It Takes a Season

I suddenly feel this massive void in my life.

I miss waking up at crazy hours for three straight days every race weekend.

I miss talking with fellow fans on Twitter, often commiserating about those early alarms with an espresso in hand at 4am.

I miss the friends I've made in the paddock.

I simply miss F1.

Which is odd, considering a year ago Formula One didn't even exist in my vocabulary. I couldn't name a single driver, nor tell you how many teams were on the grid. Hell, I didn't even know what a grid was or how it was formed for that matter. This sport was a complete anomaly to me.

So imagine the anxiety and panic which set in when one of my first assignments with NBC Sports was to head to Austin for the US Grand Prix to produce a few original digital features. "Shit." I thought. "This is going to be a complete and utter disaster."

From my brief Googling of the sport, I gathered that I wasn't nearly smart enough nor cool enough to be around these people. How on earth was a clueless American producer who knew nothing about motorsport going to navigate its most elite & exclusive ranks?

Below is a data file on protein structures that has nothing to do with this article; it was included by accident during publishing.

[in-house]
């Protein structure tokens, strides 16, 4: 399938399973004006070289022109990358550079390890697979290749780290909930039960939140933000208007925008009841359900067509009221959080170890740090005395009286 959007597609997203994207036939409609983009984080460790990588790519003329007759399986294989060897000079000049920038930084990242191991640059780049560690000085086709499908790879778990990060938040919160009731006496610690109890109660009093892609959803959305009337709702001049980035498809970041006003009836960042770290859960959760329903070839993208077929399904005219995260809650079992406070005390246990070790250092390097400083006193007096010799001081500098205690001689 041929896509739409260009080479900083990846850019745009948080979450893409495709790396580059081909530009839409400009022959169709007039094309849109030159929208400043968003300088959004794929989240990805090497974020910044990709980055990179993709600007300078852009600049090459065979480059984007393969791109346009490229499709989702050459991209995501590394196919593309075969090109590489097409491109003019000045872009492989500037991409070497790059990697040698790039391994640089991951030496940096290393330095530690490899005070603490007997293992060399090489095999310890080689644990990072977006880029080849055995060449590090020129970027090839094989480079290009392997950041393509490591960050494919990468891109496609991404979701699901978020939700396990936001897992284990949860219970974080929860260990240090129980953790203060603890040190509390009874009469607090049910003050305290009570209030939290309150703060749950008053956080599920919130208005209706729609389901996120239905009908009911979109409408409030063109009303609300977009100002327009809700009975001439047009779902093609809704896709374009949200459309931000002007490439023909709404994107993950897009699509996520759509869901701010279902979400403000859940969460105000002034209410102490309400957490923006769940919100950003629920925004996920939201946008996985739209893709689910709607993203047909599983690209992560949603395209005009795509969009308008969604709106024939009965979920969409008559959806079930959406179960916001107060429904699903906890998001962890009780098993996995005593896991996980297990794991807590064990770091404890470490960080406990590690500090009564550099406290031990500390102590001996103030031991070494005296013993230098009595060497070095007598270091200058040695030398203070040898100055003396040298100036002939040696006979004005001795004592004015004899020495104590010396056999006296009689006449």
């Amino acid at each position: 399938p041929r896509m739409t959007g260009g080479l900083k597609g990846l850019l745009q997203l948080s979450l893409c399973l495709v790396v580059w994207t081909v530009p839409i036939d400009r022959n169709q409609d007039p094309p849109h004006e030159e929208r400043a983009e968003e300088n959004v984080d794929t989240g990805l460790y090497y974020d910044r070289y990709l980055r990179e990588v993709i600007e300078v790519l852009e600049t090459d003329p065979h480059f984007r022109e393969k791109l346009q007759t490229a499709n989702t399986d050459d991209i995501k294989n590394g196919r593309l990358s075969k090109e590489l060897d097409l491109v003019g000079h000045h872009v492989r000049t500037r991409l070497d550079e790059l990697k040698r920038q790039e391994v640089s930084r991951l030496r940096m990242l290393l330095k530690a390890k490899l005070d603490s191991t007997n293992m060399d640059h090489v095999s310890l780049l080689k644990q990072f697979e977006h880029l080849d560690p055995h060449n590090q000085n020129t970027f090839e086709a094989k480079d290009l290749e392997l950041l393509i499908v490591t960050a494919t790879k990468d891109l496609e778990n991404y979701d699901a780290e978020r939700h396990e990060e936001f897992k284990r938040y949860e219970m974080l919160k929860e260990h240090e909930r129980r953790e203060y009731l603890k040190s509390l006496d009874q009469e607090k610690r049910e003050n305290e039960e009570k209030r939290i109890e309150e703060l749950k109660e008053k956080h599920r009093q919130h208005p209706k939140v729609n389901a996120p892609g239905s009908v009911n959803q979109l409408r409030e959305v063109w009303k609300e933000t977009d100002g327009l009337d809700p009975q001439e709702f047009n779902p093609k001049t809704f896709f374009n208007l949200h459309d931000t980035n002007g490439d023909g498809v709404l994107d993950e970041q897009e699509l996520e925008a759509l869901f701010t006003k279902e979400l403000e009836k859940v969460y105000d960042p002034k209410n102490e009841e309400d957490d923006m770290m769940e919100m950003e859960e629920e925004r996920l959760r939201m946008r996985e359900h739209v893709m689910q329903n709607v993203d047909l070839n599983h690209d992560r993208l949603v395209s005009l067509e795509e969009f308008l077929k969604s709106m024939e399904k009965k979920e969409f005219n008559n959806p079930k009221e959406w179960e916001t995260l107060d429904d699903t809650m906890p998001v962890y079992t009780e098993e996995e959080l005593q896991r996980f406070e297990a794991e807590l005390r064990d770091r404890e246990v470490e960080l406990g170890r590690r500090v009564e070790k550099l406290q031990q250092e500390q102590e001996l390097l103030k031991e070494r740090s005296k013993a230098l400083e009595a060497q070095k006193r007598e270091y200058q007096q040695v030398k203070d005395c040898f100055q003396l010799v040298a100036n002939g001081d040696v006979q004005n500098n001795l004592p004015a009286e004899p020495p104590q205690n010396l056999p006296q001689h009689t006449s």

But I reminded myself, I'd been in a similar position before. It was 2008 and I had just left New York City and ABC News to take a job as a segment producer for the new live morning SportsCenter at ESPN. I was responsible for producing all of Hannah Storm & Josh Elliott's segments, on every sport, for a daily live 3-hour show. A similar feeling of panic had set in. I grew up in a college football town in Ohio. What did I know about the NHL, MLB or NFL for that matter? But my mentor, who was responsible for bringing me to ESPN, gave me some of the best advice I've received in my career to date. He said "Blair, it takes a season." More on that later.

So, I arrived in Austin with that in mind. Ask questions. Don't pretend you know anything. And hope with everything you've got that your new colleagues would be cool enough to help you out.

Much of that fear & anxiety faded away with one Beastie Boys parody video whipped out on an iPhone the night I first met Will Buxton & Jason Swales. I instantly knew I'd be in good hands. And now, looking back on it, I couldn't have lucked into two more knowledgeable, passionate, hard-working and fun-loving friends to introduce me to the crazy world of Formula One.

After just one race weekend, I was hooked. It was by far the coolest, smartest & fastest sport I'd ever been around. I was fascinated by the logistics of this multi-billion dollar traveling circus. And how what seemed at first to be an exclusive, member's only club inside the paddock, at it's core, was really just a big family. Perhaps most impressive was how much every person I met genuinely cared for the sport. In so many other sports, whether you're in the front office, on the field, or covering the sport as a journalist, it's just a job. But F1 was different.

I walked away from that weekend in Austin (my first motorsport race of any kind) with a new nickname (Toni...as in Tony Blair), a love of tiny cupcakes, and a rapidly growing thirst for knowledge of a sport I knew nothing about 5 days prior.